In the summer of 1991, I toured the Soviet Union with a group of “student ambassadors.”
Just a few months later, that entity no longer existed. The U.S.S.R. had collapsed, splintered into 15 separate states.
We crossed 11 time zones over four weeks, traveling by train, bus, and plane. We went as far east as Irkutsk, Siberia, north of the Mongolian Border, to Lake Baikal, the deepest lake on Earth. We traveled to Almaty, Kazakhstan and Tashkent, Uzbekistan, a country that borders Afghanistan. We visited Tallinn, Estonia, rerouted from Latvia, our original destination, due to political turmoil. We had entered the U.S.S.R by train from Helsinki to St. Petersburg, then still known as Leningrad.
Our last stop on the tour was Moscow, where we went to the Russian Circus and attended a dinner theater where I got tipsy on Russian Vodka.
I also descended into the dark, dramatic mausoleum of Vladimir Lenin, “founder of the Russian Communist Party, leader of the Bolshevik Revolution, and architect and first head of the Soviet state1.” I had expected some signs of decay, but no, he was, of course, preserved perfectly, as if immortal, lying suited and dignified underneath Red Square.
A Failed Coup
Two weeks after our group returned to the states, I sat in my family’s living room watching TV images of the place I’d so recently visited. In the very space I’d milled around days before, a naive teenage tourist, the biggest news story in the world was transpiring: protesters packed Red Square, putting their bodies in front of tanks approaching the Kremlin. A group of political hardliners were mounting a coup. Gorbachev was being held at his dacha in the Crimea. All of his recent reforms seemed on the verge of reversal and the threat of a rapid and brutal return to previous repression loomed.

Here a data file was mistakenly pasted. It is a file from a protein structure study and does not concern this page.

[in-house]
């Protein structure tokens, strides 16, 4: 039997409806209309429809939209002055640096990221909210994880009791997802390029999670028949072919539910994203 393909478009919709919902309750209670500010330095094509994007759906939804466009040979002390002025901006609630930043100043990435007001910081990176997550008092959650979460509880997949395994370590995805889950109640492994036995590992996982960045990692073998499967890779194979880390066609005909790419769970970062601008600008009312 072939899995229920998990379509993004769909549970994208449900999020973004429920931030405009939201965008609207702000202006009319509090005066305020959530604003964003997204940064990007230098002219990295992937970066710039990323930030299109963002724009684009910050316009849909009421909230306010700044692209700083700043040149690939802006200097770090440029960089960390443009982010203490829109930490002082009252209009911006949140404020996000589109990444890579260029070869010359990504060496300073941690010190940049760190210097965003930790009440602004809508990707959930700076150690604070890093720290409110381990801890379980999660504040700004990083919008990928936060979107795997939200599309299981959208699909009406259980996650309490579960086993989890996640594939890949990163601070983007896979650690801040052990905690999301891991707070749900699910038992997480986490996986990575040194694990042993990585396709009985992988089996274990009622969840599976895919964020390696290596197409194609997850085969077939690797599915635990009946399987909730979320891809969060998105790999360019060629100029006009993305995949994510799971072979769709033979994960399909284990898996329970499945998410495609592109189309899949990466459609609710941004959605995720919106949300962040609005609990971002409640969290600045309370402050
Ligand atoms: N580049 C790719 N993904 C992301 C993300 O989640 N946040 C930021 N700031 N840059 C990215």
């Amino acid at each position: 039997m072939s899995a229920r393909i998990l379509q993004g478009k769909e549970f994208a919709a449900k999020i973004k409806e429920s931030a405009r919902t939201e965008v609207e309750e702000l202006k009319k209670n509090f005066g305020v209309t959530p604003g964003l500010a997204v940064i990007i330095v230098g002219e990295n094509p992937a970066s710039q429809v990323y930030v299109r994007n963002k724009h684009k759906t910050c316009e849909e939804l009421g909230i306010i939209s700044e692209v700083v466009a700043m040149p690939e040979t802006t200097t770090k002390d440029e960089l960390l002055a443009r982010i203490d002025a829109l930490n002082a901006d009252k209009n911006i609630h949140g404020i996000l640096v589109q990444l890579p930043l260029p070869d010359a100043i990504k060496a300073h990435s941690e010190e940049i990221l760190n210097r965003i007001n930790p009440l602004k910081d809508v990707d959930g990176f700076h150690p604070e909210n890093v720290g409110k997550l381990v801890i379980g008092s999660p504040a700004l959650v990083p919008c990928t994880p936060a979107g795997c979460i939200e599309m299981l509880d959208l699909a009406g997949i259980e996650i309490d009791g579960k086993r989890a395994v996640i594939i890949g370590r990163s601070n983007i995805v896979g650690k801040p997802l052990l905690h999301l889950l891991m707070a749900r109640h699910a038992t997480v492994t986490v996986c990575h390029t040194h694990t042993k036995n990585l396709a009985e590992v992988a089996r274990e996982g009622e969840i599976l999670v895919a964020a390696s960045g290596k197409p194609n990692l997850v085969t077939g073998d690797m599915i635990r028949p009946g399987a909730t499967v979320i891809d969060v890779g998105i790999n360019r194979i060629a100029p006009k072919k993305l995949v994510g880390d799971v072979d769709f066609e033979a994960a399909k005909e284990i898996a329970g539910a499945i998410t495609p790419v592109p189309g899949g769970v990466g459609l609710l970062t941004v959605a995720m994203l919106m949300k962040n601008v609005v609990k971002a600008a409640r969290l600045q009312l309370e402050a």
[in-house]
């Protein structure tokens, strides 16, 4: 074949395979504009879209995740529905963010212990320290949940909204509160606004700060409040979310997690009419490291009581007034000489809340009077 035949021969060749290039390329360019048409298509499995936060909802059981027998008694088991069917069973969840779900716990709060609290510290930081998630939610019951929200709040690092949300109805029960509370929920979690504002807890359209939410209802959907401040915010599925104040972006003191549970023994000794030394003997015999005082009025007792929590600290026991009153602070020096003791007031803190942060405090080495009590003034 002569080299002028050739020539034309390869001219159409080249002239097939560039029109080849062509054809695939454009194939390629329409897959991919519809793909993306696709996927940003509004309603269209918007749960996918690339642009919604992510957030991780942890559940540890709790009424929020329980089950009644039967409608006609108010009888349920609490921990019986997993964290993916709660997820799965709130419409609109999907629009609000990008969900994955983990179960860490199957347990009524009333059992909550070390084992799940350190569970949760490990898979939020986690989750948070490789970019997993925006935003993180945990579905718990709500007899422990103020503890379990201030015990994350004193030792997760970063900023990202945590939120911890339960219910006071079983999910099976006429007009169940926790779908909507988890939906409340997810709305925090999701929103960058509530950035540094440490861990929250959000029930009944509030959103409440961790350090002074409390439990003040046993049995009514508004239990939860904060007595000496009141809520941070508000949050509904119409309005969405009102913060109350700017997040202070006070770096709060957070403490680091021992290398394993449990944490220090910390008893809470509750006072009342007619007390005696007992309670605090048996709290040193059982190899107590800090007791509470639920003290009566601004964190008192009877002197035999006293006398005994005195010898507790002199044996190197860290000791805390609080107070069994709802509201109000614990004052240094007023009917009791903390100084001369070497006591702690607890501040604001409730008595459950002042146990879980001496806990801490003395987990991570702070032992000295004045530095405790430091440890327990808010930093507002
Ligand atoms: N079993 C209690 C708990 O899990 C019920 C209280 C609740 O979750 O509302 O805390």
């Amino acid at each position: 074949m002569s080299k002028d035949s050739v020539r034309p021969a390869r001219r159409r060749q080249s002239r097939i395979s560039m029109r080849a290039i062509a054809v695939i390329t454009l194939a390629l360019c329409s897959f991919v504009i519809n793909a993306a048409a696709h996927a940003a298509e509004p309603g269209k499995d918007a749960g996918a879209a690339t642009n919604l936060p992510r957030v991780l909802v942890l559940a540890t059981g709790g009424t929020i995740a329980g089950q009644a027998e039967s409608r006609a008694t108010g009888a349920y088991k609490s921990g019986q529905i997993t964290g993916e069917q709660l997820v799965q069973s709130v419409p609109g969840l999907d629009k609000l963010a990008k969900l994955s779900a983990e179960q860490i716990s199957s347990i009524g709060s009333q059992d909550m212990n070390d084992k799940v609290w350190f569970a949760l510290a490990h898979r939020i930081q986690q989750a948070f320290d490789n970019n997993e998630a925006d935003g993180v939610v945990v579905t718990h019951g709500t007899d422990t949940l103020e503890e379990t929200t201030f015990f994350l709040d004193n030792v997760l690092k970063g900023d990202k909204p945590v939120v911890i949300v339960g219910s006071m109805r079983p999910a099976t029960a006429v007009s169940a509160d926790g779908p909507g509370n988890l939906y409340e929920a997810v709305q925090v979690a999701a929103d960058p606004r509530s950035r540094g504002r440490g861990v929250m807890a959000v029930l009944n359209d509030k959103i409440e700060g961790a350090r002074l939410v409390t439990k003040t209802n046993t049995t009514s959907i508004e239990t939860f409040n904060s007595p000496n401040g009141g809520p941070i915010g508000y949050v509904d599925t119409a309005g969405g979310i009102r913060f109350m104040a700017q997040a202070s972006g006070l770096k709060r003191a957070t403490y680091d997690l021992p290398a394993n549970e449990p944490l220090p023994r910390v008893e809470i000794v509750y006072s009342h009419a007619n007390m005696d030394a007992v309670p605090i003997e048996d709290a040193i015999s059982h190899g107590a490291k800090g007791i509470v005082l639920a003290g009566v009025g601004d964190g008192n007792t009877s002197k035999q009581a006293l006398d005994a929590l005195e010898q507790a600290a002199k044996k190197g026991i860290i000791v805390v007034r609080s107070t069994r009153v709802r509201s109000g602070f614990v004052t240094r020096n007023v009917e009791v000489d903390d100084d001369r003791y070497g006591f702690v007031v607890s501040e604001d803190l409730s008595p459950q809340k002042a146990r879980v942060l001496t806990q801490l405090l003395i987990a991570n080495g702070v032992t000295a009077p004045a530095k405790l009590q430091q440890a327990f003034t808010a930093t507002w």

But the ill-conceived coup failed, and soon after that, the entire Soviet Union collapsed.
Leningrad became St. Petersburg again. And Lenin himself–whose body I’d recently seen, his skin waxen and glowing under the artificial lights–was literally toppled from his perch as citizens tore down statues across his former domain.
Violent Endings and Disintegrations
The regime my great uncle Stefan had fled at the end of WWII was no more. It had fallen, disintegrated, though the body of its founder was, and still is, meticulously preserved, as if something precious and pure could be salvaged from the wreckage of history or the principle of change itself could be held back indefinitely.
Lenin’s preserved body outlasted the government he founded and remains in Red Square to this day.
Throughout history, some regimes have ended with great violence and some have disintegrated, as if the passage of time had worn them through like the fabric of a garment. Born in Eastern Europe between world wars, my great uncle Stefan experienced and survived many violent endings, and I had unknowingly experienced a brief moment in time when a world power, an empire, stood quietly on the brink of its own demise.
1“Vladimir Lenin.” Biography.com.
https://www.biography.com/people/vladimir-lenin-9379007 (accessed May 28, 2017).